Punjab Congress chief Capt Amarinder Singh, who led his party to victory in the Assembly election and the well-known political strategist Prashant Kishor were waiting for a hat-trick. Only one of them could have achieved it and both were keen that Kishor and his organisation, the Indian Political Action Committee (I-PAC) does it.
Amarinder had lost two consecutive Assembly elections for the Congress and another defeat would have marked the end of his political career. He was the one who had sought Prashant Kishor’s help in strategising for the party's campaign in Punjab.
Prashant Kishor’s Plan of Action
Prashant, who is credited with the victory of Narendra Modi in 2014, followed by Nitish Kumar in Bihar a year later, was looking for a similar feat in Punjab and thus, his hat-trick of successes. And he did it with aplomb.
The reaction of his team members shortly after the polling got over on 4 February was an indication of the things to come. His team distributed sweets among themselves and cut a cake to mark the occasion and predicted that the Congress would win at least 64 seats. The party has won 77 seats in the 117-seat assembly.
Prashant and his team had got on with the job about a year ago. The team members evaluated each constituency and shortlisted best suited candidates. Prashant used to hold discussions with party leaders and constantly shared his inputs with Amarinder.
He put in place a plan of action for the election campaign for the Punjab Congress and initiated programmes like Coffee with Captain and Punjab Da Kaptan to drum up support for the party. He organised interactions of college students with Amarinder Singh and appointed local 'kaptans' to continue the campaign.
Minor Irritants Between Amarinder and Kishor
Although Prashant rarely interacted with the media, he and his team kept a close watch on what was being reported. Amarinder was so happy with his strategy that he suggested party Vice President Rahul Gandhi to rope him in for the party's campaign in Uttar Pradesh. Although he prepared the initial strategy for the party, but backed out after the Congress joined hands with the Samajwadi Party and chose to be its junior partner.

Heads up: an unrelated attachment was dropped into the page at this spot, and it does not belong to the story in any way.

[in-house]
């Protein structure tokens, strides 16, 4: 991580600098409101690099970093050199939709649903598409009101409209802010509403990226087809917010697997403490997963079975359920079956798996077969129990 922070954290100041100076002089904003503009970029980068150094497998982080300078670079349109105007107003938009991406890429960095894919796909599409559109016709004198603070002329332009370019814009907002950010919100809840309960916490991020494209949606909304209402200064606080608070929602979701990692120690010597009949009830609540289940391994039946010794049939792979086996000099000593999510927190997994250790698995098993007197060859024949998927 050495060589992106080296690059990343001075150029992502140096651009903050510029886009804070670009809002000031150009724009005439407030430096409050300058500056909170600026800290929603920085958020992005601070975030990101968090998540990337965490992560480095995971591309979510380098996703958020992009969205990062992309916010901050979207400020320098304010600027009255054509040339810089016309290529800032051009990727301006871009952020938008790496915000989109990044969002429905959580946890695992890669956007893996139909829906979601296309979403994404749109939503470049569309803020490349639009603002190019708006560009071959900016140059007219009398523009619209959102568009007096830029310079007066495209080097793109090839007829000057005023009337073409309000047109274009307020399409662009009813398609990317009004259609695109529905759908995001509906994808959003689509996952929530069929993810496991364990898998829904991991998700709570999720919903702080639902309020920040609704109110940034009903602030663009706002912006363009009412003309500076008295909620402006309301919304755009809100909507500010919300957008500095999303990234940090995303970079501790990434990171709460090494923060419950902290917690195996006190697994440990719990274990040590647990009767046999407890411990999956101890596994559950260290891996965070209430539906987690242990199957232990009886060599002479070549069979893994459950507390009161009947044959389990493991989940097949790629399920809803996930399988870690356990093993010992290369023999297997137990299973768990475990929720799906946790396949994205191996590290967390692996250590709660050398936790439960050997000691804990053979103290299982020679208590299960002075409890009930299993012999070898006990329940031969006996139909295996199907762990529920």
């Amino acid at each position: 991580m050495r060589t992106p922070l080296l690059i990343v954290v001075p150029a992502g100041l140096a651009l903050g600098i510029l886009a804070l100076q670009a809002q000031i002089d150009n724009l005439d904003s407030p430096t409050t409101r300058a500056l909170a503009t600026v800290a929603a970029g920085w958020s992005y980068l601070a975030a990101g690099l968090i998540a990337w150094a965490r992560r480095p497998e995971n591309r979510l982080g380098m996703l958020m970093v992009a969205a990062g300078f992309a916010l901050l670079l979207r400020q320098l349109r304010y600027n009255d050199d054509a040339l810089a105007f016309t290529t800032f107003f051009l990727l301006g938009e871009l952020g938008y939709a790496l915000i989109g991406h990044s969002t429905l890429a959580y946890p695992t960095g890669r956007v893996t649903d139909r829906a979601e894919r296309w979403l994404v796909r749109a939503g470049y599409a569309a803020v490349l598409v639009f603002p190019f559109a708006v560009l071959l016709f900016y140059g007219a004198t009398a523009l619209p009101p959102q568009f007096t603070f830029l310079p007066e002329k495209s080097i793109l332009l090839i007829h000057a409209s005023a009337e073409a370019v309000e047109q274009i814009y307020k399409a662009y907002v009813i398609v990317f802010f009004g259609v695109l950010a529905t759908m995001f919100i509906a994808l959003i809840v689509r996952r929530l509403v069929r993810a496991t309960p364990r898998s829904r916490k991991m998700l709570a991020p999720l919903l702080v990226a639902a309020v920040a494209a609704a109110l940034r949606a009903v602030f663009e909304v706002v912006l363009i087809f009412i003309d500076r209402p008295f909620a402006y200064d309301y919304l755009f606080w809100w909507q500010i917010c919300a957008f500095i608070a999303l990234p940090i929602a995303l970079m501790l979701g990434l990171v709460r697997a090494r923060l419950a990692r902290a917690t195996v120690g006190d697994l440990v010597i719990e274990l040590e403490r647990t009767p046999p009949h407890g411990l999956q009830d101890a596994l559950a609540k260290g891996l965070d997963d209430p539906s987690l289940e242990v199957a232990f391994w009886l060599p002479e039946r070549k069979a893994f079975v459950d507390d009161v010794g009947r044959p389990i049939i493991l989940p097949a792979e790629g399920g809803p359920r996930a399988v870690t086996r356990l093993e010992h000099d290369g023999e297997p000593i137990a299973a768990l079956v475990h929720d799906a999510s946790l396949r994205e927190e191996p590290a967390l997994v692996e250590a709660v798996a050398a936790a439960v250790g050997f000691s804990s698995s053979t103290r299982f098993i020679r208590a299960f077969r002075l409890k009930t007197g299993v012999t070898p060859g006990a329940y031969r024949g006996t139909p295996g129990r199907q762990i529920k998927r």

There were some minor irritants between the two, but they got along well. Prashant, for instance, was not keen on Amarinder travelling abroad for a long duration to drum up support of the NRIs.
Prashant felt that the support from the NRIs was grossly hyped and that Punjab Congress chief would be 'wasting' precious time abroad. Amarinder went ahead but cut short his visit.
Another irritant was the insistence of Prashant Kishor on a jumbo executive committee of the party. It is believed that he insisted on accommodating various factions. As a result, the office bearers included a record 36 vice presidents and 96 general secretaries in the 266-member state executive of the party.
Thaw in Ties
There were times when Prashant exceeded his brief and met a couple of dissidents and sidestepped Amarinder. This was resented by Amarinder, but ultimately the two buried the hatchet after Prashant was told to keep away from "organisational matters" of the party. Owing to these pulls-and-pressures from within the party, some candidates recommended by Prashant and his team were denied tickets.
Prashant has not reacted yet, but an unverified Twitter handle with his organisation's name @IndianPAC has tweeted : "To all AAP volunteers and grassroots workers, you were one of the toughest competitors we faced! @ArvindKejriwal @AAPPunjab2017". The handle does have a picture of Amarinder taken inside "the war room" in December last year.
(The writer is a senior journalist based in Chandigarh. He can be reached @vipinpubby. The views expressed above are the author’s own. The Quint neither endorses nor is responsible for the same.)